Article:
The psychology of language: why are some words more persuasive than others?

This question may seem like an obvious one. Until we delve deeper into how our brains work and uncover some of the most compelling words in the English language.

Our brains when perceiving words

Lately, many paradigms have been disproved about how our brains process language. New research has led to rather startling and varied results. Most interesting is the University of London’s findings on how we separate words from intonation. Whenever we hear words, this is what happens: “The words move to the left temporal part of our brain for processing, while the melody is sent to the right side of the brain, which is more receptive to music.”

Thus, our brain uses two different zones to determine mood and then the actual meaning of words. The question is why we distinguish language so clearly from any other sound.

Researchers at the University of London have tried to find out exactly this. They played speech sounds, and then non-speech sounds that were similar to human speech. By measuring brain activity, they discovered an interesting fact: “Speech was isolated for special processing near the primary auditory cortex.” In short, our brain can magically isolate language from any other sound and transport it to the right side of our brain to make sense of it.

What aspects of speech should you pay attention to?

Smile: Most Positive Emotional Gesture
There are, of course, a number of other powerful elements to consider when it comes to speech. One of the most important ones that researcher Andrew Newberg reveals in his book Words Can Change Your Brain is the facial expressions we show. Nyberg explains why Mona Lisa’s meaningful smile has become one of the most famous paintings around the world: “We know that smiling is a very powerful gesture; we carried out scientific research, looking at various symbols, and the smiley turned out to be with the most positive emotional content.

Speak no more than 30 seconds during a conversation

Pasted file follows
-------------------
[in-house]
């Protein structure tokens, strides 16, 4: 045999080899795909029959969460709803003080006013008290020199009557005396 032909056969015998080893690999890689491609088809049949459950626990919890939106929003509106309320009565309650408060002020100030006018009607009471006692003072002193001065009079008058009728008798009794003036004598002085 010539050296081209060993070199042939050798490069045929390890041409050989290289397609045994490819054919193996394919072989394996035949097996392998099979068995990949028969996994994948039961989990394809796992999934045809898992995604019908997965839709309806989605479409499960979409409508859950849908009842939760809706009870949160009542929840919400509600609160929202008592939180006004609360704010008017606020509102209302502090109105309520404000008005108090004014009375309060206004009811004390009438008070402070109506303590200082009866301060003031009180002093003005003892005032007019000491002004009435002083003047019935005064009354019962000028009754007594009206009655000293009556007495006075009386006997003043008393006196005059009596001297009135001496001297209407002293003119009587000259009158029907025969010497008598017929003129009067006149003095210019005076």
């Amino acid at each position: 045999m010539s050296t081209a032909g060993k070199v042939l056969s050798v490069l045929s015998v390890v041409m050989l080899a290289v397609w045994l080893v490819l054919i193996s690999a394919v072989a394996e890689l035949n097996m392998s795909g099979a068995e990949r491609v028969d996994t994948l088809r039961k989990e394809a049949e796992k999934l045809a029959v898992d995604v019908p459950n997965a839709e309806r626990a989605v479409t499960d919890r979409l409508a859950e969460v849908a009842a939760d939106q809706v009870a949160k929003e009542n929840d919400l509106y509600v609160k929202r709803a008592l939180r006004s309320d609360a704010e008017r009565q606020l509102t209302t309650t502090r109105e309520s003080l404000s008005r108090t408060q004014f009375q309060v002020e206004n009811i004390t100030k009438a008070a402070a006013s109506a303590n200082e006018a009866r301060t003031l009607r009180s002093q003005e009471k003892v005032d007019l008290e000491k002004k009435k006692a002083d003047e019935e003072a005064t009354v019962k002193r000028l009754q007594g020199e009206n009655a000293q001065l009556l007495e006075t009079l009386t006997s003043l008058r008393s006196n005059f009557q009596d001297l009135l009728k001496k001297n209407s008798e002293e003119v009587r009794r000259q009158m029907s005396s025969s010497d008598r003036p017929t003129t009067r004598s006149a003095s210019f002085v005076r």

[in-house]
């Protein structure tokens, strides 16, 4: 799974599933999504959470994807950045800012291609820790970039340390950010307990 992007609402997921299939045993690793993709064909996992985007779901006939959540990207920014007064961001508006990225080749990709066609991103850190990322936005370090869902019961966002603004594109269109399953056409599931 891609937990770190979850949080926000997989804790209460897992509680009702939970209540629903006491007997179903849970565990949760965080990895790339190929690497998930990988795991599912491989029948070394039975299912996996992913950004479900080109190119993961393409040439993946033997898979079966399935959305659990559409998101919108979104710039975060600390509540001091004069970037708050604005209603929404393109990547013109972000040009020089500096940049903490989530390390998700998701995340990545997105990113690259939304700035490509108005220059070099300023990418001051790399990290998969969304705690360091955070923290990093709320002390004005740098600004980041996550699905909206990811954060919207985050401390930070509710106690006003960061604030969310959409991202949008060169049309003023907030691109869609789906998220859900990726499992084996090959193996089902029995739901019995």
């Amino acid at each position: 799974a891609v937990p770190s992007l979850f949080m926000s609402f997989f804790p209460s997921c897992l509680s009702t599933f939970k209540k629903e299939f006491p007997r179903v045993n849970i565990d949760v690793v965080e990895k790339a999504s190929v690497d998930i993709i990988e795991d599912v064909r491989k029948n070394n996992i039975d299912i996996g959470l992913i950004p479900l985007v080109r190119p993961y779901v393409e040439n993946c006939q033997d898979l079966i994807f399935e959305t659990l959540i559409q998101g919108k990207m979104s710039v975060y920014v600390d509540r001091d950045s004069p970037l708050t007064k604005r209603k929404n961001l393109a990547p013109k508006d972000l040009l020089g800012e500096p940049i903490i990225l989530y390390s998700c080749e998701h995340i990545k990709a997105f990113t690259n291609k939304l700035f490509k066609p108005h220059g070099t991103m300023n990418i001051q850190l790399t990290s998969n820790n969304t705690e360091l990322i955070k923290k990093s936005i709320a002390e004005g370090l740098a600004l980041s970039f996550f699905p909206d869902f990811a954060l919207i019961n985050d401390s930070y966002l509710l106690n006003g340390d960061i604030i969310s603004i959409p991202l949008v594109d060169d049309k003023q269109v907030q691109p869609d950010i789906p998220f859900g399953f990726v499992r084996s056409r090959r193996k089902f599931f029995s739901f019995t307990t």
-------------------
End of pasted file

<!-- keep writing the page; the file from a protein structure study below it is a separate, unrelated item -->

Another element in the concept of a language process is the number of words that we need to process. Of course, we know that this is as something obvious, and yet it is always like a reminder: the human brain can really only hold up to four things at a time, so if you continue to try to argue the point of view for 5 or 10 minutes, the interlocutor will remember a very small part of it.

While 30 seconds is the optimal amount of time for us to speak up, Nyberg says, “To be short is to say one or two sentences, because that’s really what the human brain can perceive.”

Avoid adjectives in speaking and writing
Sometimes I try not to use adjectives in speaking and writing. They are, in fact, one of the worst elements of speech that the listener or reader loses trust when used. Writer Kim Peres explains, “Using fewer words builds trust. Any words that do not convey meaning can undermine the interest of our readers and listeners.

There are three things to keep in mind when using the language:
Ability to ask questions: “What would you do?”
One of the best journalists and now entrepreneur Evan Ratliff put it this way: “All that really saves me (so far) from insanity is the ability to formulate questions that provide useful answers.” He says that any questions that start with who, what, when, how, why will get a fuller answer. On the contrary, would, should, do you think should be avoided, as they can limit the intended response.

Refusal to use “is”
It’s super interesting. A. Korzybski, the creator of general semantics, was firmly convinced that the verbal forms to be (I am, he is, they are, we are) contribute to insanity. Why? Simply because one cannot be exactly equal to something else.

In the examples below, you can see the difference between the statements:

He is an idiot and He acted like an idiot in my eyes.

She is depressed and She looks depressed to me (She is depressed – She looks depressed, I think).

I am convinced that and It appears to me that (I am convinced that … – It seems to me that …).

Using the top 5 most persuasive words in the English language:
you, because, free, instantly, new

And a quick last fact: Make three positive comments for each negative sentence, and for each negative argument, come up with three positive ones. Andrew Newberg, according to the results of the study, suggested that negative arguments have very harmful effects on our brains. We must pay special attention to them so as not to let them get the better of us, – “when you discuss any specific problem with someone, the ratio of three to one is the possibility of a more constructive dialogue and a better solution to the problem.”